Fellowshipping: Month 6

Monday, June 29, 2020 Sacramento, CA, USA

I cannot believe my sixth month of fellowship is over and that I am officially halfway done with my fellowship! 


In all honesty, I'm a little scared to know I just have another 6 months left of training. At times, I've felt like I have learned a lot; but most of the time, I feel that there is still so much for me to learn and that I can't possibly be ready in another 6 months time. Time is flying and still ticking, so I've got to keep on moving too. So far, I've received a lot of good feedback from my colleagues (so my supervisor says). But there's still some doubt in me. I guess that's what they call the infamous impostor syndrome



I spent my 6th month of fellowship training continuing on at the spine center when outpatient and the general neurosurgery floor while inpatient. Although some things have started to get repetitive, I have still learned something new every day. 


During my month at the spine side, I have really begun to put things together and understand how some things work. For the most part, we typically prefer that patients who come in have tried other alternative treatment options. Why? Because surgery is really a last resort option unless, of course, it is an emergency.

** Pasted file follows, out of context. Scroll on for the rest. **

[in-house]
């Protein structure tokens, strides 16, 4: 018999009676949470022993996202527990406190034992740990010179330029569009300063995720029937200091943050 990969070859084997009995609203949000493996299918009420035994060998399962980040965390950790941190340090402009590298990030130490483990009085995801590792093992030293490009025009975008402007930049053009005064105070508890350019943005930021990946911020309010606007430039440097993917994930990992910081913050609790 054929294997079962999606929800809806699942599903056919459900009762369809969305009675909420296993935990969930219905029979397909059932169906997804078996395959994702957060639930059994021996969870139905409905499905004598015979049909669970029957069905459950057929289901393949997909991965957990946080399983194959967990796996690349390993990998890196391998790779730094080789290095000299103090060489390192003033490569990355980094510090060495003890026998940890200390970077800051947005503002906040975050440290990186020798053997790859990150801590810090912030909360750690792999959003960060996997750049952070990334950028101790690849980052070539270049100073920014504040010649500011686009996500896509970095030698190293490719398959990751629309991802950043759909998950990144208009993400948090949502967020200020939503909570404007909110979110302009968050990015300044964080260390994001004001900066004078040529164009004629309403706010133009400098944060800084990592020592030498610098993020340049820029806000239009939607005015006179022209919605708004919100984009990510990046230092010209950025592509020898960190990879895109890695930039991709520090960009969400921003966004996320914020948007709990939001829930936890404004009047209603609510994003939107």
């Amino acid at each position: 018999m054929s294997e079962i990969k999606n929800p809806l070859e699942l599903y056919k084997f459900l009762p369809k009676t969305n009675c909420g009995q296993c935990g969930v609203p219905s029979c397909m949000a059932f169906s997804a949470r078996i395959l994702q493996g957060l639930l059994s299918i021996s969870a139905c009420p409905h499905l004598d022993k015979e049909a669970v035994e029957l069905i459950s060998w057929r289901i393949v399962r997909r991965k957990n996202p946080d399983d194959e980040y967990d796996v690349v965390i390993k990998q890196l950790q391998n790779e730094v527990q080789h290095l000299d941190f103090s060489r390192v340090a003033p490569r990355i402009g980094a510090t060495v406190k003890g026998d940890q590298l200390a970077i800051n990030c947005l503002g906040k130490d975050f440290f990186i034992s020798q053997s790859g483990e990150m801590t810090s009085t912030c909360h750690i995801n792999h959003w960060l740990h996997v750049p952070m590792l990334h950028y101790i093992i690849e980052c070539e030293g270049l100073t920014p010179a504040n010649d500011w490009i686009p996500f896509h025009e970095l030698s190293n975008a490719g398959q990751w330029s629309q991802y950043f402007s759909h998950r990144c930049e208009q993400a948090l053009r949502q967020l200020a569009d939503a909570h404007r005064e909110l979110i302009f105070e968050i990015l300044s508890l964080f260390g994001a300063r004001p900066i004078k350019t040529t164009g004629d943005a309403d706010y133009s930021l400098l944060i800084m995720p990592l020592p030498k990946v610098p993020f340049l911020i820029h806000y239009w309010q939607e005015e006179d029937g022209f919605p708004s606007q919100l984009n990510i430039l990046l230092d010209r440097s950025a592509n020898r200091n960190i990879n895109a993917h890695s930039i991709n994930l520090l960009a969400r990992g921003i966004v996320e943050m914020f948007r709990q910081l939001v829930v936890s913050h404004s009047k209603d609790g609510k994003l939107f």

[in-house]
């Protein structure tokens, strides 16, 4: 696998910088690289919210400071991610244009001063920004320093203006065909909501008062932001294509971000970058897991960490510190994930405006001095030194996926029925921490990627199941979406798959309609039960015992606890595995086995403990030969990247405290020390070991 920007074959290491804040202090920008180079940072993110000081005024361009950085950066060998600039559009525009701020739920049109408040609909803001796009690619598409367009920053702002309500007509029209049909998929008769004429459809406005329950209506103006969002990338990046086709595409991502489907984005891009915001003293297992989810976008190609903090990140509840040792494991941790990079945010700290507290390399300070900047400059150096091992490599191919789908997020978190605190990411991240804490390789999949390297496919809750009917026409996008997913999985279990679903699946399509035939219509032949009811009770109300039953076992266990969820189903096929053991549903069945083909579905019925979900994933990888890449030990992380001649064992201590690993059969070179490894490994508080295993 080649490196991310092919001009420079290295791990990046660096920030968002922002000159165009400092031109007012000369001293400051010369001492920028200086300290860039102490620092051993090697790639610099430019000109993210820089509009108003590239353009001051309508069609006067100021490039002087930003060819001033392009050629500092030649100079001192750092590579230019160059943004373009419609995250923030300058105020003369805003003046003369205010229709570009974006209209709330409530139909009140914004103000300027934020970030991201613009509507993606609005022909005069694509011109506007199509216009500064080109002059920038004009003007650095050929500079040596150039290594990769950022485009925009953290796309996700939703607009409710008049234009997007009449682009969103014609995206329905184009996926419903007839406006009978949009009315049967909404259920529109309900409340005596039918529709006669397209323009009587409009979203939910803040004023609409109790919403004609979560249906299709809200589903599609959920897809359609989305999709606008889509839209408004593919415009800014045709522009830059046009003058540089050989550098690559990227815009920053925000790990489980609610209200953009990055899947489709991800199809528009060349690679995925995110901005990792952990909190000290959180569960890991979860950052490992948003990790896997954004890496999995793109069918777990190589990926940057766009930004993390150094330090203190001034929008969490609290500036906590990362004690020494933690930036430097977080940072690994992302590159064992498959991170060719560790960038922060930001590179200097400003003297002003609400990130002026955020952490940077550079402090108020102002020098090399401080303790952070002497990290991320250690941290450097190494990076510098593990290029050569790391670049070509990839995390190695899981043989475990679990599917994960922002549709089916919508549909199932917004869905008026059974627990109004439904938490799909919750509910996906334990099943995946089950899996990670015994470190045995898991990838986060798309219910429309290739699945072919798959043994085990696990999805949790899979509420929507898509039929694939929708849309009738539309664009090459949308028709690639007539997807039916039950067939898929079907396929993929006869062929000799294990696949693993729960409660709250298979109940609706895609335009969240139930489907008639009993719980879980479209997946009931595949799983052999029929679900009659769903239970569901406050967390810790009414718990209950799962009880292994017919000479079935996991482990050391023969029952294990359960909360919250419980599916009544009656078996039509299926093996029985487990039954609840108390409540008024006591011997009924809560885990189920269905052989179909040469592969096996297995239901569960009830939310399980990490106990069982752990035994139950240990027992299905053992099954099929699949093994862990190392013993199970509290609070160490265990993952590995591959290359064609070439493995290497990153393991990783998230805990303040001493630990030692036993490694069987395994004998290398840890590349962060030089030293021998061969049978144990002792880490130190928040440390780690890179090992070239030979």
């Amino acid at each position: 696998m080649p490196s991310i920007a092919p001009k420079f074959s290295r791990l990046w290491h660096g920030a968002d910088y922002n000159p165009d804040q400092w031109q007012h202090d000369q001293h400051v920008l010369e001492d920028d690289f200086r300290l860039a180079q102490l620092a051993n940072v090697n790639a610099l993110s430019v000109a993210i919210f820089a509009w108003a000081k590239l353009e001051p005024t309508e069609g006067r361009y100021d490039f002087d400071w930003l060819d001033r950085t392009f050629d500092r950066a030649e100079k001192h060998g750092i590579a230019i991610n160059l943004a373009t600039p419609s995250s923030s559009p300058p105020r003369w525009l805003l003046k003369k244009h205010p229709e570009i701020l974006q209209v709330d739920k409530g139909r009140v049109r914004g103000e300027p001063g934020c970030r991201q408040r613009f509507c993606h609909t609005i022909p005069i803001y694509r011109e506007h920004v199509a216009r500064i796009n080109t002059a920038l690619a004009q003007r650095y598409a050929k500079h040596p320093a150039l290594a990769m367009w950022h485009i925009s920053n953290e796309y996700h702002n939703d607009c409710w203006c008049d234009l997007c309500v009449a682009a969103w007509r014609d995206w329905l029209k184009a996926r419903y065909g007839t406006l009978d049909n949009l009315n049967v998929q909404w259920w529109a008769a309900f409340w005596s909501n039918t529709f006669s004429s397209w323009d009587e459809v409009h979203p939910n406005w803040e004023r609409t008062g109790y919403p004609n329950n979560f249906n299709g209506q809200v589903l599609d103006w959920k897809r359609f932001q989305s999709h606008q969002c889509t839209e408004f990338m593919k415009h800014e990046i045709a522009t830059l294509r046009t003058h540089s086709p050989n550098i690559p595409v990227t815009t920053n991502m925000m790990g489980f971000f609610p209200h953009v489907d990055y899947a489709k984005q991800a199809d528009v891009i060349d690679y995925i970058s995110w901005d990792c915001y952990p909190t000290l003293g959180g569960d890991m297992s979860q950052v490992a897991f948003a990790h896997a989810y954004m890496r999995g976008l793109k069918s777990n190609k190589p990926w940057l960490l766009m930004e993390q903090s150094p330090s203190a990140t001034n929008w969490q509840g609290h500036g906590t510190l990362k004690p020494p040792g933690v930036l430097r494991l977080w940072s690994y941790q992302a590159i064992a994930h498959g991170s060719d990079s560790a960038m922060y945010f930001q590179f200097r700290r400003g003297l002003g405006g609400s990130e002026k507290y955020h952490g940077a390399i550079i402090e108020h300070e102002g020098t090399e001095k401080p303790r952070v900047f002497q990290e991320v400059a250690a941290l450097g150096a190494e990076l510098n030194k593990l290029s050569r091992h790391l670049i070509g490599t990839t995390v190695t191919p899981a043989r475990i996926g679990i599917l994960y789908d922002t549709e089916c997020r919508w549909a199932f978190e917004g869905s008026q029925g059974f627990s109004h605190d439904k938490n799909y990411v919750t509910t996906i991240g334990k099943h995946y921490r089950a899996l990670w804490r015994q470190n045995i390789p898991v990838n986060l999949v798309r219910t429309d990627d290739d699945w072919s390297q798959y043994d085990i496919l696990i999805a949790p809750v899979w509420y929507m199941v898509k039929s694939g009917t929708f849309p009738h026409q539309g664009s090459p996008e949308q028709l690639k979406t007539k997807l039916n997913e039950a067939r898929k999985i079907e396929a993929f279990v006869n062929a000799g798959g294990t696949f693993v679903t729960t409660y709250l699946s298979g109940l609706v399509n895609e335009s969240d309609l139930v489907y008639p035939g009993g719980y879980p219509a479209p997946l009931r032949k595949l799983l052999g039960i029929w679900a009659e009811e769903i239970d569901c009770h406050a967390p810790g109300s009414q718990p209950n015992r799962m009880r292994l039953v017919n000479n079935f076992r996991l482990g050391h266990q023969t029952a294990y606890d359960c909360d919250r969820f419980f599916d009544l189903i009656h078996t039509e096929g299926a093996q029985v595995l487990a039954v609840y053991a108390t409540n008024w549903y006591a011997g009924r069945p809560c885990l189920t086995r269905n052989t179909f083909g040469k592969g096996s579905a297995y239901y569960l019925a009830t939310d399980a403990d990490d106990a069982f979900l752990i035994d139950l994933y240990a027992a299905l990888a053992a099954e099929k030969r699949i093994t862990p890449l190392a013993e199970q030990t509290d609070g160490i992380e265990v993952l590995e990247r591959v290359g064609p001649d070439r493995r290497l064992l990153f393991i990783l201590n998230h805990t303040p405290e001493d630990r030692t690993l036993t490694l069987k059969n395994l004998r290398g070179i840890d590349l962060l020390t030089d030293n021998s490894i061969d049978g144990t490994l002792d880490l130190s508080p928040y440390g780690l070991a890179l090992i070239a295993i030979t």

Some alternative therapies we recommend for our patients with neck pain and low back pain include acupuncture, chiropractor manipulation, physical therapy, and injections (trigger point injections, epidural steroid injections, facet injections, etc). The type of injection we recommend is dependent on what we believe to be the cause/source of the pain, which is why it is important for patients to be evaluated. In conjunction to this are the findings on MRI or CT and the x-rays as well as the physical exam. Putting all these pieces together really helps the surgeon to tease out who will get relief from surgery versus who will not. 


Another learning point is how closely the neurospine people work with the pain management, orthopedics, and physical medicine and rehabilitation (PM&R) departments, as well as orthotics. Having worked in the beginning of my training on the cranial side, I have noted how closely those surgeons worked with the neurology department and neuropsychology. 


Conditions/terms/diagnostic studies I've learned about this month:

  • Arthrodesis
  • Anterolistesis
  • Retrolistesis
  • Scheurmann's disease
  • Klippel-feil
  • Schwanomma (of spine)
  • Bertolli's syndrome
  • FABER/FADIR test (on physical exam)
  • Yeoman's test (on physical exam)
  • Trigger point injections
  • Posterior lumbar interbody fusion (PLIF)
  • Transforaminal lumbar interbody fusion (TLIF)
  • Electromyography/nerve conduction studies (EMG/NCS)
  • CT myelography
  • CT myelogram


My time at the spine side came to a close today, and I'm looking forward to a block of solid inpatient floor time with a sprinkle of OR days here and there. I'm curious to see how much more I'll grow in this next month with the solid block, since I've been working outpatient and inpatient in tandem since day 1 of my fellowship. I'm also nervous and excited to see how my off rotation to the trauma/ED goes!

Nicole G.

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